Fiber-reinforced composites are increasingly being used for lightweight construction applications in vehicles, aircraft and mechanical engineering. In particular continuous fiber-reinforced plastics based on thermoplastics are growing in popularity. Some resins, however, require high processing temperatures that may be beyond the capabilities of conventional processing equipment. Further, the heating of reinforcing structures such as fabrics made from thermoplastic pre-impregnated uni-directional fiber-reinforced UD (unidirectional) tape requires a high level of process control and reproducibility.
Press manufacturing company Wickert Maschinenbau GmbH (Landau/Pfalz, Germany) says it has come up with flexible system for tackling such high temperature challenges. The equipment was designed based on process engineering technology developed by the Fraunhofer Institute For Chemical Technology (ICT, Pfinztal, Germany) to consolidate UD tape supports.
The system has already entered trial operation. At the end of 2014, Wickert delivered a high-temperature contact heating table that can achieve processing temperatures of up to 425oC. This is being used at Fraunhofer ICT by the thermoplastics processing (TP) working group, part of the Polymer Engineering Department. One of the research focuses of the TP working group is local continuous fiber reinforcement, which also covers the processing of continuous fiber-reinforced semi-finished products such as UD tapes.
|The high-temperature heating table during assembly at the plant.|
|The heating table in use at Fraunhofer Institute for Chemical Technology (ICT).|
"In the past, the most you could process was fabrics made from thermoplastics such as PA6 or PA66, but the market now requires increasingly high-performance matrices" says Raphael Jauch, project manager at Fraunhofer ICT. His aim is to be able to process tape materials with matrices from high-performance thermoplastics such as PPS or PEEK, thereby entering a new dimension in applications.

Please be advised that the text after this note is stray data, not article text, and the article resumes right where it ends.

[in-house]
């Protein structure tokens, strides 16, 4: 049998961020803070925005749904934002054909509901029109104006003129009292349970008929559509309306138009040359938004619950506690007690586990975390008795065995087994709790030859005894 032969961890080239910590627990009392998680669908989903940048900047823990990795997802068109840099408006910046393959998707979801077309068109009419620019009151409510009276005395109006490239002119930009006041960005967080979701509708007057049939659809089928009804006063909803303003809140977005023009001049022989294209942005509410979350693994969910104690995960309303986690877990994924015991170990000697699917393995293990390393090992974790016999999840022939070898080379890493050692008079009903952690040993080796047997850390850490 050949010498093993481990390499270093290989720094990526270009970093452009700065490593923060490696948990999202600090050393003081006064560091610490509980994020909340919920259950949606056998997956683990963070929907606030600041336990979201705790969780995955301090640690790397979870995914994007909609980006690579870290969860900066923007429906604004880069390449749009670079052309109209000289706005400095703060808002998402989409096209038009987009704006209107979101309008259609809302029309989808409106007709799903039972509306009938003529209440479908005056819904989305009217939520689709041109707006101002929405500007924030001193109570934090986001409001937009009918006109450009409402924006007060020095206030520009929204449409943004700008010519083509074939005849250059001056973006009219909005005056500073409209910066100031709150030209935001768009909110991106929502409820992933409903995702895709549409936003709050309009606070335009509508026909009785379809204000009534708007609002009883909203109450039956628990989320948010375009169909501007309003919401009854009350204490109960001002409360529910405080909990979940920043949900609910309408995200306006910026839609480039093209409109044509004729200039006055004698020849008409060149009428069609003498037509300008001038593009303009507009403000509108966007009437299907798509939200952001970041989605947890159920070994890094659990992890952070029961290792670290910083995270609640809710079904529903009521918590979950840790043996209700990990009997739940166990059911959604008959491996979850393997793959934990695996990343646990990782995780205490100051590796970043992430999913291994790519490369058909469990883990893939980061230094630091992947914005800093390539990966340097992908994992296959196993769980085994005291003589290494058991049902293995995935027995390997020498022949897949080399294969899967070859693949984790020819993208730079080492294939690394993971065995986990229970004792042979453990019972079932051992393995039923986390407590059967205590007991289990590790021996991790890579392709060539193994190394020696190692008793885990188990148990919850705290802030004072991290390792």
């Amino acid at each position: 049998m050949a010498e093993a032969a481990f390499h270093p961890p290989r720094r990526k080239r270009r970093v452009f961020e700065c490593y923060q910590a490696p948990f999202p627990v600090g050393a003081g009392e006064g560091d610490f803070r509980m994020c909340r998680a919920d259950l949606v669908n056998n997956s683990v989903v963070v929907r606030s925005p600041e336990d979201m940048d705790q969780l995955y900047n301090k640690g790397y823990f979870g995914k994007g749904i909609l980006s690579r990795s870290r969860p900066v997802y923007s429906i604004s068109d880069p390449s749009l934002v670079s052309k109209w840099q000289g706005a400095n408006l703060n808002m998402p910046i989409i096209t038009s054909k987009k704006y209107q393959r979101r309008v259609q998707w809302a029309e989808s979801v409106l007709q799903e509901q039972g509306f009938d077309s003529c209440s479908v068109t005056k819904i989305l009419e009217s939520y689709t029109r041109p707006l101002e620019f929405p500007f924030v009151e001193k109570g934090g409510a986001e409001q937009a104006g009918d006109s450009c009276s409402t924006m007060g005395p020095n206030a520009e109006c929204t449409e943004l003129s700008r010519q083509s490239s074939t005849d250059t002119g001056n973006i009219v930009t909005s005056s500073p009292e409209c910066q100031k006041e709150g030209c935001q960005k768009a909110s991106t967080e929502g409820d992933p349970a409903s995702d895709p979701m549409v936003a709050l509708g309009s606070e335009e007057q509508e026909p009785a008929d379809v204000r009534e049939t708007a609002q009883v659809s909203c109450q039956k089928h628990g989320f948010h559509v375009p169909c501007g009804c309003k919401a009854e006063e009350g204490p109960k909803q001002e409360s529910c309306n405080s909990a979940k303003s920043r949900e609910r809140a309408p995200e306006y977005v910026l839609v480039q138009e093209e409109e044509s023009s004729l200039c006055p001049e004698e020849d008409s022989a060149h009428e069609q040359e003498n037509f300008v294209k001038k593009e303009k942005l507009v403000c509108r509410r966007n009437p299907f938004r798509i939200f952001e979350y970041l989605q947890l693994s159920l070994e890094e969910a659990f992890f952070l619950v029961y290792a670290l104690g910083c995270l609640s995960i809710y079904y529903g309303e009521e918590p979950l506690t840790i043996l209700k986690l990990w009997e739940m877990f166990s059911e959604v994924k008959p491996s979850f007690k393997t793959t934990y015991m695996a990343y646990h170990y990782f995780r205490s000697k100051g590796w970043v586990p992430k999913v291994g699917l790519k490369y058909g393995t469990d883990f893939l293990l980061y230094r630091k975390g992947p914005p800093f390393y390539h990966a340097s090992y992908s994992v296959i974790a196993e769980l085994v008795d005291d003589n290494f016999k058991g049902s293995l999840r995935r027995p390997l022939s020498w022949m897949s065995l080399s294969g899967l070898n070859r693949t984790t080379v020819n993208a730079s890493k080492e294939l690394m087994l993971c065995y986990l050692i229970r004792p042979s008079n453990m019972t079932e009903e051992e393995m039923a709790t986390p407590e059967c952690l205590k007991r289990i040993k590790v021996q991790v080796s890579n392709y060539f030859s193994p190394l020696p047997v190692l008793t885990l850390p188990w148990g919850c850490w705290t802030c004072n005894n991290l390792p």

Fraunhofer ICT houses the entire process chain under one roof. The fabrics are manufactured at the Augsburg site by the Functional Lightweight Design project group (FIL). Here, the UD tapes are processed into the desired reinforcement structures in the so-called RELAY process (Rapid Efficient Layup) with any given layer set-up. The UD tapes are placed precisely on a moving table in layers and "spot-welded" using ultrasound.
The orientation of the tape, and therefore the fibers, can be set in an infinitely variable way by rotating the table and can therefore be adjusted optimally to any load. These fabrics are then processed further and consolidated in a two-step HTP process (heat/transfer/press). It is here that the newly developed high-temperature contact heating table from Wickert comes into play, heating up the fabrics before they are pressed. In order to manufacture laminates with the best possible quality and reproducible properties, the individual layers must be bonded together in this process step without any air pockets. The decisive factors when it comes to heating the fabrics include homogeneous temperature distribution and high plane parallelism for the heating plates.
The new system allows the manufacture of laminates based on high-performance thermoplastics (such as PPS, PEI or PEEK) that are of great interest to users in the automotive and aerospace industries, both in terms of material characterization and further processing into complex high-temperature components.
The maximum product dimensions that can be processed are approximately 1100 mm x 1100 mm. With a heat output of 2 x 50 kW, the maximum temperature of 425°C can be reached very quickly from room temperature. Both heating plates are equipped with six-zone temperature control designed specifically for this purpose, making it quick and easy to make material-specific adjustments. The control accuracy of the heating element zone monitoring system is +1.0°C.
Further, the wide variety of operating modes offers maximum flexibility: the contact heating table can be time- or temperature-controlled, which results in extremely high product reproducibility. All process-related data, such as the target/actual temperatures of the heating plates, product temperatures, heating and stop times and the entire cycle time, are recorded, monitored and displayed.